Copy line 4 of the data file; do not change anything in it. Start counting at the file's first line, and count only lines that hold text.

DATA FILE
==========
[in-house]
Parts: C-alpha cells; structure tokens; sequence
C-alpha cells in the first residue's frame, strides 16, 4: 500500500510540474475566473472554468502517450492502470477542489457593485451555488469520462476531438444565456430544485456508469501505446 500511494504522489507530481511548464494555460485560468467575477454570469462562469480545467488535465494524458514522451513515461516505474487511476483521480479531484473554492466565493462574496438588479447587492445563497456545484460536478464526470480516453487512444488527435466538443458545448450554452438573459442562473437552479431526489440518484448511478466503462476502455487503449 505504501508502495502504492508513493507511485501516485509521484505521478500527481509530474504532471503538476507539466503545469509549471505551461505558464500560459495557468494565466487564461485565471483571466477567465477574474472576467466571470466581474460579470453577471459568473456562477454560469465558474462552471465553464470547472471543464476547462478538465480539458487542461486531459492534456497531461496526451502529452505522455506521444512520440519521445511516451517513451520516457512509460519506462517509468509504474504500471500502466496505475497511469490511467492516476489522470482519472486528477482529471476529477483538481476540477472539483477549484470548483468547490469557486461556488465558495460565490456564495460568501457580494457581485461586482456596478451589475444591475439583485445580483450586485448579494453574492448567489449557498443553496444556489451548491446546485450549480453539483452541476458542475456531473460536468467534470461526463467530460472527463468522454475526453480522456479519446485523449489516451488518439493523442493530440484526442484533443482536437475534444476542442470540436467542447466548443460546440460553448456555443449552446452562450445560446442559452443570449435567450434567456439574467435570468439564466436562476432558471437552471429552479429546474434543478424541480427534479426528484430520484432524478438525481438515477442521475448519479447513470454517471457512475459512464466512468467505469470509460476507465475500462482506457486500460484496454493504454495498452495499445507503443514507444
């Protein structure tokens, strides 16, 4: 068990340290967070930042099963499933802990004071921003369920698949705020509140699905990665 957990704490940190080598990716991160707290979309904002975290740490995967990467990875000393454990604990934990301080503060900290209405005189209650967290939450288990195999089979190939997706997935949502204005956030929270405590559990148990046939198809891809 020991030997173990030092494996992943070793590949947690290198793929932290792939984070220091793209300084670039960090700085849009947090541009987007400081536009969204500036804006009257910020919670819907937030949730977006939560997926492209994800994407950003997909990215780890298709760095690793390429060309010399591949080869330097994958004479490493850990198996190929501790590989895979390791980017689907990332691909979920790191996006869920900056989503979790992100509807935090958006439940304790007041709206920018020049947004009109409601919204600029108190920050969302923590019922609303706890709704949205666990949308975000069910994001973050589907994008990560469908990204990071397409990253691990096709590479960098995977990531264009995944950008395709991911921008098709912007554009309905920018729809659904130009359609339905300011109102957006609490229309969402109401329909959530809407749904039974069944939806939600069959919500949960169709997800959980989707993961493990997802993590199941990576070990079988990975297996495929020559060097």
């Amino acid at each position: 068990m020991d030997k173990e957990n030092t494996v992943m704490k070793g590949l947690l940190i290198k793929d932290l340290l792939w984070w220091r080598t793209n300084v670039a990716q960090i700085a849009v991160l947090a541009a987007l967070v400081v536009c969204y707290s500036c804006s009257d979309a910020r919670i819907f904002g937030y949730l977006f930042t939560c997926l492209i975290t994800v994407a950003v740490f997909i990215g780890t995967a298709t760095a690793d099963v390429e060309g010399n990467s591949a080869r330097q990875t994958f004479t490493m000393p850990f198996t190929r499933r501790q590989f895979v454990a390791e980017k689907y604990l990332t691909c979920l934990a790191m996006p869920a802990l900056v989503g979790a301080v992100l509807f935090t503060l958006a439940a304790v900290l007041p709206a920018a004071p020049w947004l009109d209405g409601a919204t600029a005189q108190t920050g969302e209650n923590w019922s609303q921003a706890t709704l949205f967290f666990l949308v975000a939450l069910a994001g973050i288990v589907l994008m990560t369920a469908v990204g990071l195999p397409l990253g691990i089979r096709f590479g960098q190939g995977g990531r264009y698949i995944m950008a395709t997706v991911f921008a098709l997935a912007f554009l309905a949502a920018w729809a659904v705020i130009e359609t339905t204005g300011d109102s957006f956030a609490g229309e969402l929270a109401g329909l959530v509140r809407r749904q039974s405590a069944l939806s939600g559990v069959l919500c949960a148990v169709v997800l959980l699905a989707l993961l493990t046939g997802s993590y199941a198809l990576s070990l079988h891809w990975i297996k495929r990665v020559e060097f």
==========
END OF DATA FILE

């Protein structure tokens, strides 16, 4: 068990340290967070930042099963499933802990004071921003369920698949705020509140699905990665 957990704490940190080598990716991160707290979309904002975290740490995967990467990875000393454990604990934990301080503060900290209405005189209650967290939450288990195999089979190939997706997935949502204005956030929270405590559990148990046939198809891809 020991030997173990030092494996992943070793590949947690290198793929932290792939984070220091793209300084670039960090700085849009947090541009987007400081536009969204500036804006009257910020919670819907937030949730977006939560997926492209994800994407950003997909990215780890298709760095690793390429060309010399591949080869330097994958004479490493850990198996190929501790590989895979390791980017689907990332691909979920790191996006869920900056989503979790992100509807935090958006439940304790007041709206920018020049947004009109409601919204600029108190920050969302923590019922609303706890709704949205666990949308975000069910994001973050589907994008990560469908990204990071397409990253691990096709590479960098995977990531264009995944950008395709991911921008098709912007554009309905920018729809659904130009359609339905300011109102957006609490229309969402109401329909959530809407749904039974069944939806939600069959919500949960169709997800959980989707993961493990997802993590199941990576070990079988990975297996495929020559060097």